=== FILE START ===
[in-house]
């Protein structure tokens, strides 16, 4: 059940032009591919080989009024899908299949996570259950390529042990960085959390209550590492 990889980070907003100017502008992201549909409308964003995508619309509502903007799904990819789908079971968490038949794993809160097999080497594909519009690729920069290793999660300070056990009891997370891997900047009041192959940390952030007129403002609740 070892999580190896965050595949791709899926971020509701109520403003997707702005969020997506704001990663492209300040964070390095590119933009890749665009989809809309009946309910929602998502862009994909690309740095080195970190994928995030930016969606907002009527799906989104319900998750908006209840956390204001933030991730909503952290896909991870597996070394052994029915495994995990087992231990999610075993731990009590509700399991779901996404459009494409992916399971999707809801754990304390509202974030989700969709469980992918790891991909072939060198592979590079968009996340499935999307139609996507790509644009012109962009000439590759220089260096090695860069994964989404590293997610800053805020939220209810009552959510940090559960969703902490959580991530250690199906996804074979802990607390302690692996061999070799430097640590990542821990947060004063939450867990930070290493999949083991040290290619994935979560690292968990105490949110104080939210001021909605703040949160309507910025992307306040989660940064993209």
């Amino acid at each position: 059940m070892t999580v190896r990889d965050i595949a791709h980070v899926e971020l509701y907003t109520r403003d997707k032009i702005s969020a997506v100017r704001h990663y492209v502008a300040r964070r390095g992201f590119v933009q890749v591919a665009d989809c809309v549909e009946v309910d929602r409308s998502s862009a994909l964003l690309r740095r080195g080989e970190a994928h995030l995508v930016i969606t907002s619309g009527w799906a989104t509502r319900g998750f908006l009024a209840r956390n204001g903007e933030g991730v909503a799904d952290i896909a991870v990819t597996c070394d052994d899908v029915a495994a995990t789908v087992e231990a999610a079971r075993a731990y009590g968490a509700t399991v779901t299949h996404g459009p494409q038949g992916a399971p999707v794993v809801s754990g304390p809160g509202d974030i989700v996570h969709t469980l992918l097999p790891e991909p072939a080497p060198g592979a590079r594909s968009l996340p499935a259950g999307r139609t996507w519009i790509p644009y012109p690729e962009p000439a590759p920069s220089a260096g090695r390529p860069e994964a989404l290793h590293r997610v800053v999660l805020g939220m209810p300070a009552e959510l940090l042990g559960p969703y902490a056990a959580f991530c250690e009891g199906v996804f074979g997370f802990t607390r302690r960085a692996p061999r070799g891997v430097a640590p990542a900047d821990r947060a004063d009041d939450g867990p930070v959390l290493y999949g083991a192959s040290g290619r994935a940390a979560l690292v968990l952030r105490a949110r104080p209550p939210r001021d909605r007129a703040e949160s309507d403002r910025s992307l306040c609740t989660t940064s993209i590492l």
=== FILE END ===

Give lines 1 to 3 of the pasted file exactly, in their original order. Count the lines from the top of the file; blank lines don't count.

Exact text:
[in-house]
């Protein structure tokens, strides 16, 4: 059940032009591919080989009024899908299949996570259950390529042990960085959390209550590492 990889980070907003100017502008992201549909409308964003995508619309509502903007799904990819789908079971968490038949794993809160097999080497594909519009690729920069290793999660300070056990009891997370891997900047009041192959940390952030007129403002609740 070892999580190896965050595949791709899926971020509701109520403003997707702005969020997506704001990663492209300040964070390095590119933009890749665009989809809309009946309910929602998502862009994909690309740095080195970190994928995030930016969606907002009527799906989104319900998750908006209840956390204001933030991730909503952290896909991870597996070394052994029915495994995990087992231990999610075993731990009590509700399991779901996404459009494409992916399971999707809801754990304390509202974030989700969709469980992918790891991909072939060198592979590079968009996340499935999307139609996507790509644009012109962009000439590759220089260096090695860069994964989404590293997610800053805020939220209810009552959510940090559960969703902490959580991530250690199906996804074979802990607390302690692996061999070799430097640590990542821990947060004063939450867990930070290493999949083991040290290619994935979560690292968990105490949110104080939210001021909605703040949160309507910025992307306040989660940064993209």
């Amino acid at each position: 059940m070892t999580v190896r990889d965050i595949a791709h980070v899926e971020l509701y907003t109520r403003d997707k032009i702005s969020a997506v100017r704001h990663y492209v502008a300040r964070r390095g992201f590119v933009q890749v591919a665009d989809c809309v549909e009946v309910d929602r409308s998502s862009a994909l964003l690309r740095r080195g080989e970190a994928h995030l995508v930016i969606t907002s619309g009527w799906a989104t509502r319900g998750f908006l009024a209840r956390n204001g903007e933030g991730v909503a799904d952290i896909a991870v990819t597996c070394d052994d899908v029915a495994a995990t789908v087992e231990a999610a079971r075993a731990y009590g968490a509700t399991v779901t299949h996404g459009p494409q038949g992916a399971p999707v794993v809801s754990g304390p809160g509202d974030i989700v996570h969709t469980l992918l097999p790891e991909p072939a080497p060198g592979a590079r594909s968009l996340p499935a259950g999307r139609t996507w519009i790509p644009y012109p690729e962009p000439a590759p920069s220089a260096g090695r390529p860069e994964a989404l290793h590293r997610v800053v999660l805020g939220m209810p300070a009552e959510l940090l042990g559960p969703y902490a056990a959580f991530c250690e009891g199906v996804f074979g997370f802990t607390r302690r960085a692996p061999r070799g891997v430097a640590p990542a900047d821990r947060a004063d009041d939450g867990p930070v959390l290493y999949g083991a192959s040290g290619r994935a940390a979560l690292v968990l952030r105490a949110r104080p209550p939210r001021d909605r007129a703040e949160s309507d403002r910025s992307l306040c609740t989660t940064s993209i590492l």